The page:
MAX KAPLAN: Well, you know, that’s a really good question. So there’s actually a fair diversity of hearing mechanisms. So let’s talk about fish first. So fish have otoliths– these are hard calcified ear bones, basically– and these are denser than the fish body. And so when sound propagates through the water, there’s this vibrational back and forth movement of the water particles and the fish body. But because these stones are a little bit denser, they kind of lag behind, and that actually activates these things called hair cells that are sort of around the ear bones, and that’s really what transduces the hearing response.
Some fish are also able to sense sound pressure. Again, they’re using the swim bladder as kind of an amplifier there. And so that’s more analogous to what we hear.
But certainly the vast majority, and at least for every invertebrate that’s been studied so far, is that first sort of vibrational component that they hear. And that’s what we call acoustic particle motion. And again, the back and forth movement of particles in the medium.
JOHN DANKOSKY: So I assume that you’re doing this to try to gauge the health of reefs, because, obviously, they’re endangered all around the world. How can you tell a healthy reef from a sick one? And can you do that just by the sounds that you’re gathering?
MAX KAPLAN: You know, that’s the main kind of question that’s sort of above all of the work that we’ve been doing in this regard. We’ve been taking a range of different acoustic recordings from reefs that sort of vary among each other, say, in terms of coral cover, or fish density, or species richness. And some work that we did in the Caribbean and the US Virgin Islands a few years ago demonstrates that actually yes, you can sort of tell the health of the reef by listening over relatively long periods of time and looking at what you see in the acoustic records– which are these characteristic peaks in sound production at dusk and dawn.
So basically when the light is changing most rapidly you have peaks both in the lower frequencies where the fish are and in the higher frequencies, which is more of the snapping shrimp. And actually the magnitude of that peak seems to correlate fairly well with the density of fish living on the reef or the amount of live coral cover. So I mean those are pretty promising results. And we’re actually following that up with a relatively larger study right now taking place in Hawaii.
JOHN DANKOSKY: So I could imagine a series of these sound recording units at reefs all over the world where you could be watching on a computer screen to see where the sounds are dipping down. Maybe you can sense some trouble in advance.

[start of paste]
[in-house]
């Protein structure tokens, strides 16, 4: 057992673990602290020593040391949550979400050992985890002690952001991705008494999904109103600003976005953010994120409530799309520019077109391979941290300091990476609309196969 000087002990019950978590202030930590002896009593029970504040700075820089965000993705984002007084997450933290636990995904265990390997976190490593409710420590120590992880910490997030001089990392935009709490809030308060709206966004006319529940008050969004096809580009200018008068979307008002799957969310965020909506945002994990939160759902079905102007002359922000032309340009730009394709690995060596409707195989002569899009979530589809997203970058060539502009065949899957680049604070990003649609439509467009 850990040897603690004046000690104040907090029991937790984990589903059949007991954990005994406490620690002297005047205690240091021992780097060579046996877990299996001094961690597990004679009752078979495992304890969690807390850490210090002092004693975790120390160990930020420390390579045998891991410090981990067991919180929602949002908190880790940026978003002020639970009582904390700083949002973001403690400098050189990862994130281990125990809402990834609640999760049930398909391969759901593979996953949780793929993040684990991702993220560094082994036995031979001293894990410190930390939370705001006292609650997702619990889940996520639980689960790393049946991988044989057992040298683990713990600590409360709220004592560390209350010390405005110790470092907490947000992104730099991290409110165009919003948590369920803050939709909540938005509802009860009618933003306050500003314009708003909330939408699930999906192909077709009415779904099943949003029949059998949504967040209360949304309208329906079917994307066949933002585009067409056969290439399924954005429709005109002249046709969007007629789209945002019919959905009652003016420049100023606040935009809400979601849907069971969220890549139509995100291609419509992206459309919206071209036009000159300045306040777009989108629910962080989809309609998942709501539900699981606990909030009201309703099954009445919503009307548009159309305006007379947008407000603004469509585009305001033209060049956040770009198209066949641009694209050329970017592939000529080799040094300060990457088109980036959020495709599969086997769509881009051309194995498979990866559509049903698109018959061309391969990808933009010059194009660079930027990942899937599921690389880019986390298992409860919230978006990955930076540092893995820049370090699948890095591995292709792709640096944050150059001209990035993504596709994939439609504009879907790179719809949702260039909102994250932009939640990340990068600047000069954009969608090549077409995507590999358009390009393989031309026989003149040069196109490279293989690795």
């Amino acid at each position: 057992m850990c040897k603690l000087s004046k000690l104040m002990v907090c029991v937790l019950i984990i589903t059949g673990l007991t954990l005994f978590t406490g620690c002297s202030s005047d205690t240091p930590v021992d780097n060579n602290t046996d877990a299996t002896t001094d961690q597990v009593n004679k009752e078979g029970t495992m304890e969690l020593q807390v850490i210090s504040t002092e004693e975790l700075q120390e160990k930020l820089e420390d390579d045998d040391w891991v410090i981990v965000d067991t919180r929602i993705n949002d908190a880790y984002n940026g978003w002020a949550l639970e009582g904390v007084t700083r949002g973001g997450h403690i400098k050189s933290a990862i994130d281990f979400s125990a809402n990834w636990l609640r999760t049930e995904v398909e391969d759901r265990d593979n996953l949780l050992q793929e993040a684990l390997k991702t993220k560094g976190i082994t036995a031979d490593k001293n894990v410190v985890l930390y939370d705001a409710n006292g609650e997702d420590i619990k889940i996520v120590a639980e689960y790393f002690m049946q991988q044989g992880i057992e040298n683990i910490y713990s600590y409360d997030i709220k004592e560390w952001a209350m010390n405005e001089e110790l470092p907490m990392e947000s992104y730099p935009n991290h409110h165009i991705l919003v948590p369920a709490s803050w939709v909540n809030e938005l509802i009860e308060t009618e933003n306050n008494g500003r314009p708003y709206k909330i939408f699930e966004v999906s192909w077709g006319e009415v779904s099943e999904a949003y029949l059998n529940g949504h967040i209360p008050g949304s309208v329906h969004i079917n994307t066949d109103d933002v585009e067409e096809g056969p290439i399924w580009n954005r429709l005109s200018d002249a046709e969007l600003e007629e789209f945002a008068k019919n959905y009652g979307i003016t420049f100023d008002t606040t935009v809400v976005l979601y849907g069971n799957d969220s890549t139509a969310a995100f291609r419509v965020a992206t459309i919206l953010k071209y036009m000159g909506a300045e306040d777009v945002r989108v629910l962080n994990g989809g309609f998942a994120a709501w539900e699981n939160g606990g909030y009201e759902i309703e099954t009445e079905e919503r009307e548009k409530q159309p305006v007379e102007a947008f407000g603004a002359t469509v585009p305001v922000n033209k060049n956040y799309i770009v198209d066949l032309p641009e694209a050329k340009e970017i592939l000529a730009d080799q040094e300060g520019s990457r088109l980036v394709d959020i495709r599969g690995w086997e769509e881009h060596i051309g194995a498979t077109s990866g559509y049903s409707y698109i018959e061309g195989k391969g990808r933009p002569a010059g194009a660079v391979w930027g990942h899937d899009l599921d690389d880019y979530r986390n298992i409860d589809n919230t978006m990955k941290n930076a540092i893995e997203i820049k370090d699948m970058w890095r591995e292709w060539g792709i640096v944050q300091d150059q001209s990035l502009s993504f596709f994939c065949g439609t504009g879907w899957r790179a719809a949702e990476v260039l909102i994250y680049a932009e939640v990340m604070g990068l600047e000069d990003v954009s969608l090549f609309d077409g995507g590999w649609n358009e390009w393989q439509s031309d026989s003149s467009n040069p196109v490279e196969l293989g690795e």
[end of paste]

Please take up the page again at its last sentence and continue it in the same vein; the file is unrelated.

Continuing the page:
MAX KAPLAN: Exactly. You know, that’s the sort of applied aspect of this. That’s the general idea. This equipment is becoming cheaper and cheaper, and so it’s relatively easy now to put out a bunch of these things, have them record, and then pick them up. Or you can even have buoys on the surface sending summary statistics to your computer exactly like you described. So that’s the sort of long term hope of this work.
JOHN DANKOSKY: You know, we just have a little bit of time left, but obviously humans create an awful lot of the problems for the reefs. Do you have a better sense after having done this work of just how much things like boats going by and our activities can damage these reefs? Or damage the ability for these fish and shrimp to hear?
MAX KAPLAN: Certainly there are some very loud reefs where there is a huge amount of human activity. And we do see a significant changes in the soundscape in the presence of boats. So much higher, higher amplitudes of background noise. And also the peak frequency is changing.
And so you can imagine if you’re trying to hear one of the other members of your species and there’s a boat going by, it’s probably going to be much, much more difficult. It’s going to reduce what we might call the active space of communication– so the distance between two animals over which they can communicate. We’ve seen overall that ambient noise in the ocean is rising largely as a result of commercial shipping activity. So absolutely that raises concern for behaviors and the ability of these guys to communicate on their reefs.
JOHN DANKOSKY: Well, Max Kaplan is a PhD candidate at the Massachusetts Institute of Technology in Woods Hole Oceanographic Institution. Max, thanks so much I appreciate it.
MAX KAPLAN: Thank you.
Alexa Lim was a senior producer for Science Friday. Her favorite stories involve space, sound, and strange animal discoveries.